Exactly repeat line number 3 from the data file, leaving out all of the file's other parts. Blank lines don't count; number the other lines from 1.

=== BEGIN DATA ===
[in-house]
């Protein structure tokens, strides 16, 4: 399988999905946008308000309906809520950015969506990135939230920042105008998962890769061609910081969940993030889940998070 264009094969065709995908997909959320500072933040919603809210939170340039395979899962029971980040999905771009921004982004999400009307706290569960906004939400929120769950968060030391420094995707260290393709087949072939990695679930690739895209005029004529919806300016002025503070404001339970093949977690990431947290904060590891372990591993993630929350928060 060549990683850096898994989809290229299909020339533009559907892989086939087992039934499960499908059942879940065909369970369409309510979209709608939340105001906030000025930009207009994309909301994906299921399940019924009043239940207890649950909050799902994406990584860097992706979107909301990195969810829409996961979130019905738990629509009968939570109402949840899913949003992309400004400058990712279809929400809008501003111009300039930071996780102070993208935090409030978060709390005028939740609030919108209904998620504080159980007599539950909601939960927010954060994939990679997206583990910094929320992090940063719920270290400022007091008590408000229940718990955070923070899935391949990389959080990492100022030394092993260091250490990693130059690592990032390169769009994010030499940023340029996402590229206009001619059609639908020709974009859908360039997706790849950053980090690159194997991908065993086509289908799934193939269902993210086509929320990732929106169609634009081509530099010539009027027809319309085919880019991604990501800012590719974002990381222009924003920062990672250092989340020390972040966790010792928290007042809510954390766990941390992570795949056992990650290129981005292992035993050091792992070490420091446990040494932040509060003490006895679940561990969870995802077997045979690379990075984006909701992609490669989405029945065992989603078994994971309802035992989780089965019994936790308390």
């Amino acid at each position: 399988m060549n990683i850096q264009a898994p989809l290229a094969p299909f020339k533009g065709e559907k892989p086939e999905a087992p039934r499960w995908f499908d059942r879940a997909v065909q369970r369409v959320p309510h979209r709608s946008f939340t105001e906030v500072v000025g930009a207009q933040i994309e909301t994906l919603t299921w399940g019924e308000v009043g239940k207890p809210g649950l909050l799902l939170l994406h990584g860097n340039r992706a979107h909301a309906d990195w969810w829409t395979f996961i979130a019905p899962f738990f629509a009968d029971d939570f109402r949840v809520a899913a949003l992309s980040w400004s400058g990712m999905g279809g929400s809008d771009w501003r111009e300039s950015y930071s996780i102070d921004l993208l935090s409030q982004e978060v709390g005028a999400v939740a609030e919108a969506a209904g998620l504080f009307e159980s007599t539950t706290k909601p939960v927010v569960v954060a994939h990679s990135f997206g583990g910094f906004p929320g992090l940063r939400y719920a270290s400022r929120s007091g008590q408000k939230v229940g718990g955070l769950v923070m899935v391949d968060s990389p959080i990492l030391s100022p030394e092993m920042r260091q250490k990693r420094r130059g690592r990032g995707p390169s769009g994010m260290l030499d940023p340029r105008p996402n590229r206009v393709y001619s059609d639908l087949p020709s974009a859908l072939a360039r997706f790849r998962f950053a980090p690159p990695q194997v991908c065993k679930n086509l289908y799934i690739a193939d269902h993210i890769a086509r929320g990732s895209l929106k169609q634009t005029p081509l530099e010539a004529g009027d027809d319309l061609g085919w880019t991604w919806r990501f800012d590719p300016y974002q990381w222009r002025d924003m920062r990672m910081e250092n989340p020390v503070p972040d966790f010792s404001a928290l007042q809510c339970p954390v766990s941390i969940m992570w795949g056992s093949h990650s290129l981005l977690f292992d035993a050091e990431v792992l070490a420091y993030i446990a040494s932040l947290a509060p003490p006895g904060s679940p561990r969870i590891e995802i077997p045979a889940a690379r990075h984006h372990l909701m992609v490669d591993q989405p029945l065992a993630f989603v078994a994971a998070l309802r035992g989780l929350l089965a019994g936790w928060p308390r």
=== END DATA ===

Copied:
């Amino acid at each position: 399988m060549n990683i850096q264009a898994p989809l290229a094969p299909f020339k533009g065709e559907k892989p086939e999905a087992p039934r499960w995908f499908d059942r879940a997909v065909q369970r369409v959320p309510h979209r709608s946008f939340t105001e906030v500072v000025g930009a207009q933040i994309e909301t994906l919603t299921w399940g019924e308000v009043g239940k207890p809210g649950l909050l799902l939170l994406h990584g860097n340039r992706a979107h909301a309906d990195w969810w829409t395979f996961i979130a019905p899962f738990f629509a009968d029971d939570f109402r949840v809520a899913a949003l992309s980040w400004s400058g990712m999905g279809g929400s809008d771009w501003r111009e300039s950015y930071s996780i102070d921004l993208l935090s409030q982004e978060v709390g005028a999400v939740a609030e919108a969506a209904g998620l504080f009307e159980s007599t539950t706290k909601p939960v927010v569960v954060a994939h990679s990135f997206g583990g910094f906004p929320g992090l940063r939400y719920a270290s400022r929120s007091g008590q408000k939230v229940g718990g955070l769950v923070m899935v391949d968060s990389p959080i990492l030391s100022p030394e092993m920042r260091q250490k990693r420094r130059g690592r990032g995707p390169s769009g994010m260290l030499d940023p340029r105008p996402n590229r206009v393709y001619s059609d639908l087949p020709s974009a859908l072939a360039r997706f790849r998962f950053a980090p690159p990695q194997v991908c065993k679930n086509l289908y799934i690739a193939d269902h993210i890769a086509r929320g990732s895209l929106k169609q634009t005029p081509l530099e010539a004529g009027d027809d319309l061609g085919w880019t991604w919806r990501f800012d590719p300016y974002q990381w222009r002025d924003m920062r990672m910081e250092n989340p020390v503070p972040d966790f010792s404001a928290l007042q809510c339970p954390v766990s941390i969940m992570w795949g056992s093949h990650s290129l981005l977690f292992d035993a050091e990431v792992l070490a420091y993030i446990a040494s932040l947290a509060p003490p006895g904060s679940p561990r969870i590891e995802i077997p045979a889940a690379r990075h984006h372990l909701m992609v490669d591993q989405p029945l065992a993630f989603v078994a994971a998070l309802r035992g989780l929350l089965a019994g936790w928060p308390r």